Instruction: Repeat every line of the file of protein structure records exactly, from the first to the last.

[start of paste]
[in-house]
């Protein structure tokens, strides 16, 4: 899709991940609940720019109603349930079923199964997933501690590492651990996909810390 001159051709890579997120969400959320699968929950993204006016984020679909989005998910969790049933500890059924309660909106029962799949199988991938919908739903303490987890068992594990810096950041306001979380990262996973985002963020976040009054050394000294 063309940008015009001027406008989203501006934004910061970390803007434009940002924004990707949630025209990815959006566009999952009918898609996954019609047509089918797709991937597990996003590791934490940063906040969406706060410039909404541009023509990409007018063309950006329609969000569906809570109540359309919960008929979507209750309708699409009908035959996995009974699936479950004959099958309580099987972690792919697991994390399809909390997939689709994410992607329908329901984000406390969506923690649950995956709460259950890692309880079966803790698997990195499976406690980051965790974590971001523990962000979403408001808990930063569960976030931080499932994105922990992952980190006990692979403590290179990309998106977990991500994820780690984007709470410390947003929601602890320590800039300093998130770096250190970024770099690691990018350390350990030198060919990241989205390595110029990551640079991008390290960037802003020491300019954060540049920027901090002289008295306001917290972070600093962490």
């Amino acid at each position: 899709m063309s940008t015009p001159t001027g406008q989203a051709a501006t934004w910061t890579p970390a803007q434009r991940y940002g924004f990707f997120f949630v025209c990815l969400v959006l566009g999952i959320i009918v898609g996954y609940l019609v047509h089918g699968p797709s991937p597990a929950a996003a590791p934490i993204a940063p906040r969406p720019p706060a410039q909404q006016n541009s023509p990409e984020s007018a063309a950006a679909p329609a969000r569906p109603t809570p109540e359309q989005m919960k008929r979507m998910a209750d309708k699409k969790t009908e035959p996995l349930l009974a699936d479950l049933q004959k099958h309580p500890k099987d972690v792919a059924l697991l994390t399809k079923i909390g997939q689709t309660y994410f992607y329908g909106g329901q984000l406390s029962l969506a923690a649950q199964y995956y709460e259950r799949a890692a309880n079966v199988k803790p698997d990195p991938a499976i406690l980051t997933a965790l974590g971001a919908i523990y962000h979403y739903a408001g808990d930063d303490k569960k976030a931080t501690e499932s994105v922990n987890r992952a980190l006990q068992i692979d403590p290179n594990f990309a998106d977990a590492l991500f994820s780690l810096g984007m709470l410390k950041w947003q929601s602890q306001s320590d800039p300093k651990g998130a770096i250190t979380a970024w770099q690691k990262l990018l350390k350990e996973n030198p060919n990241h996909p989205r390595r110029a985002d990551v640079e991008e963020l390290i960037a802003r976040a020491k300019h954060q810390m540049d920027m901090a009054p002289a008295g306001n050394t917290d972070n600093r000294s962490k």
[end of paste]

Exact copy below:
[in-house]
């Protein structure tokens, strides 16, 4: 899709991940609940720019109603349930079923199964997933501690590492651990996909810390 001159051709890579997120969400959320699968929950993204006016984020679909989005998910969790049933500890059924309660909106029962799949199988991938919908739903303490987890068992594990810096950041306001979380990262996973985002963020976040009054050394000294 063309940008015009001027406008989203501006934004910061970390803007434009940002924004990707949630025209990815959006566009999952009918898609996954019609047509089918797709991937597990996003590791934490940063906040969406706060410039909404541009023509990409007018063309950006329609969000569906809570109540359309919960008929979507209750309708699409009908035959996995009974699936479950004959099958309580099987972690792919697991994390399809909390997939689709994410992607329908329901984000406390969506923690649950995956709460259950890692309880079966803790698997990195499976406690980051965790974590971001523990962000979403408001808990930063569960976030931080499932994105922990992952980190006990692979403590290179990309998106977990991500994820780690984007709470410390947003929601602890320590800039300093998130770096250190970024770099690691990018350390350990030198060919990241989205390595110029990551640079991008390290960037802003020491300019954060540049920027901090002289008295306001917290972070600093962490």
């Amino acid at each position: 899709m063309s940008t015009p001159t001027g406008q989203a051709a501006t934004w910061t890579p970390a803007q434009r991940y940002g924004f990707f997120f949630v025209c990815l969400v959006l566009g999952i959320i009918v898609g996954y609940l019609v047509h089918g699968p797709s991937p597990a929950a996003a590791p934490i993204a940063p906040r969406p720019p706060a410039q909404q006016n541009s023509p990409e984020s007018a063309a950006a679909p329609a969000r569906p109603t809570p109540e359309q989005m919960k008929r979507m998910a209750d309708k699409k969790t009908e035959p996995l349930l009974a699936d479950l049933q004959k099958h309580p500890k099987d972690v792919a059924l697991l994390t399809k079923i909390g997939q689709t309660y994410f992607y329908g909106g329901q984000l406390s029962l969506a923690a649950q199964y995956y709460e259950r799949a890692a309880n079966v199988k803790p698997d990195p991938a499976i406690l980051t997933a965790l974590g971001a919908i523990y962000h979403y739903a408001g808990d930063d303490k569960k976030a931080t501690e499932s994105v922990n987890r992952a980190l006990q068992i692979d403590p290179n594990f990309a998106d977990a590492l991500f994820s780690l810096g984007m709470l410390k950041w947003q929601s602890q306001s320590d800039p300093k651990g998130a770096i250190t979380a970024w770099q690691k990262l990018l350390k350990e996973n030198p060919n990241h996909p989205r390595r110029a985002d990551v640079e991008e963020l390290i960037a802003r976040a020491k300019h954060q810390m540049d920027m901090a009054p002289a008295g306001n050394t917290d972070n600093r000294s962490k």